Customer Service Vs. Servitude, and I’ll Have Some Brats With That

If we treat employees like slaves, we get slave-like behavior.

Customer Service Vs. Servitude, and I’ll Have Some Brats With That

Q: I noticed that you had a brief conversation with an online colleague of yours, (@altmilan) who suggested that people on both sides of the customer equation (employees/companies AND customers) sometimes confuse service with servitude. Can you expand on this a bit?

A: Actually, that was Milan’s speculations and he asked it as a question. I don’t know the answer. Certainly, customer service has become horribly unbalanced, at times characterized by unreasonable customer demands. Too often bratty customer behavior is rewarded by companies even if it’s bad business. You have to wonder that we hold up Nordstroms as a shining example of customer service because, among other things, they have been known to accept returns of products they don’t even sell!. I’m not sure what that means.

Q: Are you seeing an unbalance attitude often?

A: Yes to that in terms of discussions on social media platforms like Twitter and what many of the loud “experts” proclaim.. For example, I just saw the following from @marshacollier who has expressed a desire to “help” create better customer service. She said:

Great #custserv is not something you implement, it’s who you are. Either you exist to serve or you don’t.

Q: I’m sorry, what’s your issue with that?

A: “…exist to serve?” You’re kidding me. Next we’re going to hear it is genetic to be good at customer service. Anyone who “exists to serve” needs serious therapy and a life, and anyone who even suggests that nonsense has no business holding forth on how to improve customer service. There’s a real problem here when you have people who want to be customer service gurus/trainers but only come at the problem from the customer’s perspective. Customer reps are human beings who do not exist for the purpose of serving other human beings. That is servitude and the concept is demeaning. Customer service is a business function and only can be understood by looking at it within a business context, and not an entitlement. It’s not something romantic, religious, or to tell you the truth, I’ve never met a kid who said “I want to be a customer service rep when I grow up”. It’s not the priesthood. It’s not even marginally good works.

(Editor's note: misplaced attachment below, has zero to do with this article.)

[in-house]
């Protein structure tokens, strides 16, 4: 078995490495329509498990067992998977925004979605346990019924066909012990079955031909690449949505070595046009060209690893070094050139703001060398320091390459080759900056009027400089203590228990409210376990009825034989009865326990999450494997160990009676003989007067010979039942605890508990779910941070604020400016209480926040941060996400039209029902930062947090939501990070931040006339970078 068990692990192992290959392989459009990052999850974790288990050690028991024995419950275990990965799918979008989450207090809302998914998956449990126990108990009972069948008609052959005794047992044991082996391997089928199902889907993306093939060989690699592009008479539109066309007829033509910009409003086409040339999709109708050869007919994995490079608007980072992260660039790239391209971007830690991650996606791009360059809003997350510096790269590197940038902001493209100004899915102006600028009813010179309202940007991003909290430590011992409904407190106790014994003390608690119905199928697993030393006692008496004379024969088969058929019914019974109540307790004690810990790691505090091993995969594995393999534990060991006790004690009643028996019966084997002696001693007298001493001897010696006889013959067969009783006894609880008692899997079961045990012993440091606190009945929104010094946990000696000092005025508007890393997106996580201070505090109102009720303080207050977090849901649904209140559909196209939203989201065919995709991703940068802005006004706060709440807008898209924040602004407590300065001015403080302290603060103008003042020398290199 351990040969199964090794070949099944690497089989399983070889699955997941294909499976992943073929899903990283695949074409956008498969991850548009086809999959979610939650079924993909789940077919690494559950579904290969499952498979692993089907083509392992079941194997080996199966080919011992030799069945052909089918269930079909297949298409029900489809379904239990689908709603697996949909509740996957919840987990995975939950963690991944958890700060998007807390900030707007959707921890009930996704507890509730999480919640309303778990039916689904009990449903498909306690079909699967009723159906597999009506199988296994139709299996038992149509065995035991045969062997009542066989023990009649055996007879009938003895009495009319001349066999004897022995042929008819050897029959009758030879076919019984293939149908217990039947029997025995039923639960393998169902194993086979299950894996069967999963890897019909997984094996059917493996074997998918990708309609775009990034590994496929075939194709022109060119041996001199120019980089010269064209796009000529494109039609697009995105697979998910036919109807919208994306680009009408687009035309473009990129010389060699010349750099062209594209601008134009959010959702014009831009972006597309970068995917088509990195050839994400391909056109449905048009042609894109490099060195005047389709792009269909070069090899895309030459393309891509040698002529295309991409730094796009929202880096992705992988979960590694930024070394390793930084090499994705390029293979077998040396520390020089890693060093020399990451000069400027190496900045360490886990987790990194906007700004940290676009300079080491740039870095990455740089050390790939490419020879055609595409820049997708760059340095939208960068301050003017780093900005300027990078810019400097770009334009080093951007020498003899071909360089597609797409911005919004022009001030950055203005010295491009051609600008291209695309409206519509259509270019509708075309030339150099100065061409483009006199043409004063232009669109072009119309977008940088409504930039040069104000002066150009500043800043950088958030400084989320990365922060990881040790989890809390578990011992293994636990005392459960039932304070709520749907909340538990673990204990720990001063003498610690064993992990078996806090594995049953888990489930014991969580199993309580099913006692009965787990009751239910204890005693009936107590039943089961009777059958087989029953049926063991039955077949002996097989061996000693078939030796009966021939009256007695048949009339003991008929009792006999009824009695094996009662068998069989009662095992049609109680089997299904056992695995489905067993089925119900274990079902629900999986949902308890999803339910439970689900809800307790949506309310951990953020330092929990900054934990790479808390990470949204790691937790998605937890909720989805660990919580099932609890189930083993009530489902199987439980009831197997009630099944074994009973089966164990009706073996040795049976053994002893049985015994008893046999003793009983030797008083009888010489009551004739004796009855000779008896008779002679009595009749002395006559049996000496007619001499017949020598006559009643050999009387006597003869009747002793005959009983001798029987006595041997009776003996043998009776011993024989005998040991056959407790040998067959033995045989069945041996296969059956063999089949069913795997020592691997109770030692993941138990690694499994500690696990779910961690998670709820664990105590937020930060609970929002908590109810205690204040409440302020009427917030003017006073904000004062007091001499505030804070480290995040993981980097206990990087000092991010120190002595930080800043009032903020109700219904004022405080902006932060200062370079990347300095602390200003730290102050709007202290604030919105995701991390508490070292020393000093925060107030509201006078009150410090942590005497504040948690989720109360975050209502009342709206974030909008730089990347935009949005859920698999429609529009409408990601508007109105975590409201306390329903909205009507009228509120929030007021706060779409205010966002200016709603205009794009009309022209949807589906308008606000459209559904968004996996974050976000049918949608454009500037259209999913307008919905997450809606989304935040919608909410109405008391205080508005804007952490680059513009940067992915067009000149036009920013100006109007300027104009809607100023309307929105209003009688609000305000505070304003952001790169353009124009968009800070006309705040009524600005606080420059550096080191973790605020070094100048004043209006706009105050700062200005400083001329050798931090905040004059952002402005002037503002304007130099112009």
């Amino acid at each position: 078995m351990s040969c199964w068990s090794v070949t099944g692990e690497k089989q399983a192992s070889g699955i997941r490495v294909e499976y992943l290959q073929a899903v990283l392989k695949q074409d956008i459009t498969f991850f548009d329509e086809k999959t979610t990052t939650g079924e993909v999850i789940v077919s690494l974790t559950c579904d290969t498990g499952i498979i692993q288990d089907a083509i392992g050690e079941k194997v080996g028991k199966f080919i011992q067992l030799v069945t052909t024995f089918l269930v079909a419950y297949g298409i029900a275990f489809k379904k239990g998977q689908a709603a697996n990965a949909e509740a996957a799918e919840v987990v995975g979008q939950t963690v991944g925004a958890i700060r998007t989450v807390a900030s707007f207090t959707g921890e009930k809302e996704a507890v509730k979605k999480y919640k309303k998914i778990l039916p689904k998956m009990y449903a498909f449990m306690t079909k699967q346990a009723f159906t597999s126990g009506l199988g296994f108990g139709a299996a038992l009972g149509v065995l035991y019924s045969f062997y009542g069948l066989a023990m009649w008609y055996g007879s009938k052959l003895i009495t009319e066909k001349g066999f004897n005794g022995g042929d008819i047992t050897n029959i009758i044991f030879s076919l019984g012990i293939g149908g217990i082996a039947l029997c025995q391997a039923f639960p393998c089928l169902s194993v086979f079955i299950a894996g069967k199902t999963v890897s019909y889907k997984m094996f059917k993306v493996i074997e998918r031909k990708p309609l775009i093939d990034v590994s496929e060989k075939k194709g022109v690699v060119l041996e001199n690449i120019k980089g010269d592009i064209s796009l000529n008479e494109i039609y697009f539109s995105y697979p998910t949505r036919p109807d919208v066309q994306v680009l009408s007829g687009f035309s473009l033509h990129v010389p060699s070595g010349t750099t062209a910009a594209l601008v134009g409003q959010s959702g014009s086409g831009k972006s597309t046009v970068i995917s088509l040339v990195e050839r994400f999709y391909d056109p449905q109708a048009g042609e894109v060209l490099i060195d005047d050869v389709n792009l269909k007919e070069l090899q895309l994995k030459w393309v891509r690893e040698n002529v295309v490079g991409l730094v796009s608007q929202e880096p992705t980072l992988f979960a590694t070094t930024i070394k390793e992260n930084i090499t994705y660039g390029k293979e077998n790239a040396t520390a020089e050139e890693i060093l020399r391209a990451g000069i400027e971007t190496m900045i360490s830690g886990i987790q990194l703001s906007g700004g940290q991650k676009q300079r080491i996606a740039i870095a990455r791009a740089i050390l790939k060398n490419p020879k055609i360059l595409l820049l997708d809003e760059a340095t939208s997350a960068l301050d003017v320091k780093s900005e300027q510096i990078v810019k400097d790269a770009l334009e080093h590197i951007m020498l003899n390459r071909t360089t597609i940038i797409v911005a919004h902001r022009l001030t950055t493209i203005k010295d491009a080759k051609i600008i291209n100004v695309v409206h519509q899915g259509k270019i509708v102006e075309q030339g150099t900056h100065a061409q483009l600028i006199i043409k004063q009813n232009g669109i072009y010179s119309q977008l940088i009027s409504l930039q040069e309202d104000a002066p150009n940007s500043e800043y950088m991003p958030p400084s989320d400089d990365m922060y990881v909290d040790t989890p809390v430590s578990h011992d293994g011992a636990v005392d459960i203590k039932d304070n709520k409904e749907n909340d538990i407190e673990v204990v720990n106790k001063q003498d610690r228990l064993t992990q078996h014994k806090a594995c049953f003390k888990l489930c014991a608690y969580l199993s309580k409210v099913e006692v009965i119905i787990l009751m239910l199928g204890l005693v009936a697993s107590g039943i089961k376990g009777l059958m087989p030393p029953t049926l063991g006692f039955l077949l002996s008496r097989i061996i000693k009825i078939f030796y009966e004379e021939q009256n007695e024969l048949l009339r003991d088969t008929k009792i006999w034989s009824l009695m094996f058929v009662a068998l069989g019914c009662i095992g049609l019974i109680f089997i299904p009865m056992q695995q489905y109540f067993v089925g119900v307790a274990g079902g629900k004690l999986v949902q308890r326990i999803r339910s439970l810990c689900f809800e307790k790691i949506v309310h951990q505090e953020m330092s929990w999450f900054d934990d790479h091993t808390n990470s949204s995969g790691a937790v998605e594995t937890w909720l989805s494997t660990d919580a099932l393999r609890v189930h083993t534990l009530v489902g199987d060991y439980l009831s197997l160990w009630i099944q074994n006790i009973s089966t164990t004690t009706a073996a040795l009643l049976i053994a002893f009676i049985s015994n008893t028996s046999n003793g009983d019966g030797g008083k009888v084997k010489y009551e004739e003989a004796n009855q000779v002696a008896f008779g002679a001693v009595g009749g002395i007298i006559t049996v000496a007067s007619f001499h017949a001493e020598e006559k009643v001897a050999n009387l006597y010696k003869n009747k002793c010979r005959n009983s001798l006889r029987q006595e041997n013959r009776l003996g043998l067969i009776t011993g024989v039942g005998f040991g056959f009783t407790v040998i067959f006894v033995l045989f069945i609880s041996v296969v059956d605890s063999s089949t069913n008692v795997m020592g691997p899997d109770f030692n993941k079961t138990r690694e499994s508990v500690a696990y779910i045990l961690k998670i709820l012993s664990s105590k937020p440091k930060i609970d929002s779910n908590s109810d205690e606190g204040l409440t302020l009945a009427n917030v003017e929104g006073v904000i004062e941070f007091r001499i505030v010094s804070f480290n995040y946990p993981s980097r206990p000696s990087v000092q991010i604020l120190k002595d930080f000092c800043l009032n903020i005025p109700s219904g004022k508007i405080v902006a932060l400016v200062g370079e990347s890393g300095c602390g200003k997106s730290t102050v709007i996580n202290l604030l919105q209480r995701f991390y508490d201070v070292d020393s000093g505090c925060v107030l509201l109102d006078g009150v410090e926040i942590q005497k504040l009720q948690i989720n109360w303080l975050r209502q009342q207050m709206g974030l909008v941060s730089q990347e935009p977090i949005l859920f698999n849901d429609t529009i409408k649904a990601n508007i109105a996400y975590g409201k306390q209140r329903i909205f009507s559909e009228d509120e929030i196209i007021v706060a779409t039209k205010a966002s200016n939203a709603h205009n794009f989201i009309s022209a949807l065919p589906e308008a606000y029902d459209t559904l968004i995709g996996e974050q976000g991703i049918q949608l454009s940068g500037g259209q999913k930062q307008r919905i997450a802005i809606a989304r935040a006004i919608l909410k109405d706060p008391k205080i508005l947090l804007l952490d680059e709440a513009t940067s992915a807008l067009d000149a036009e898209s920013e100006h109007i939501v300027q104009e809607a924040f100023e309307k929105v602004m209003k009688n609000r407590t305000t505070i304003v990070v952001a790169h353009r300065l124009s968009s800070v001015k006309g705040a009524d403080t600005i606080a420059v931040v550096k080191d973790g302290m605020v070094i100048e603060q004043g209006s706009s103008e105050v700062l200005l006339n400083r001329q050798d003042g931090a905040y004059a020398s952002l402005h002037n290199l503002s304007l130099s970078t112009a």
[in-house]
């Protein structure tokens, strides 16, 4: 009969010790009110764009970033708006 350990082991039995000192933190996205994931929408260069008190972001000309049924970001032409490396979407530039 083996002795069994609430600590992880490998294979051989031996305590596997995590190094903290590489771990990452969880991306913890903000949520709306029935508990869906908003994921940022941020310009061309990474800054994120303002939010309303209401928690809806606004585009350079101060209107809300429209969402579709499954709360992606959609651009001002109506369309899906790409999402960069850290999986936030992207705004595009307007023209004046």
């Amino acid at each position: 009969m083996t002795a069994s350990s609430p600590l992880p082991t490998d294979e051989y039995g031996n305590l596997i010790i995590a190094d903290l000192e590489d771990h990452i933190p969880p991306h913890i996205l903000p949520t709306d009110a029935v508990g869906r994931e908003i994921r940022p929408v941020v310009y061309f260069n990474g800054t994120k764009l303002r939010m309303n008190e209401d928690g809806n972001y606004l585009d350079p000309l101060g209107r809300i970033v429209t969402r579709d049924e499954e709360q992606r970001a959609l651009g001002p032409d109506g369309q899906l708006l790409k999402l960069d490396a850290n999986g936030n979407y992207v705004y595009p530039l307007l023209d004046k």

The reality is that we are not talking about human rights here. We are talking about business functions. Suggestions customer service reps have to “exist to serve” and it’s “who they are” is simply the height of ignorance.

Q: It sounds like you believe that in this case along with @altmilan that there is a confusion of service with servitude?

A: Yes. It’s the only explanation I can think of. We’ve all come across bratty customers who behave badly and expect completely unreasonable things and actually act like the service rep “exists to serve” him or her. To hear this from a radio personality and author is simply shocking.

Q: Is this part of the customer service imbalance you talk about?

A: Yes, but we’ll have to get to that another time. There is a weird irony and some paradoxes worth examining. For example. Customers WANT more in terms of customer service, BUT, they actually expect less. Companies TALK about how their businesses are based on the best customer service, but their customers disagree. It’s important to be fair. There’s lots of unreasonable customers out there, but many more reasonable ones who simply want basic customer service in a convenient, timely way, and aren’t receiving it.

Author: Robert Bacal

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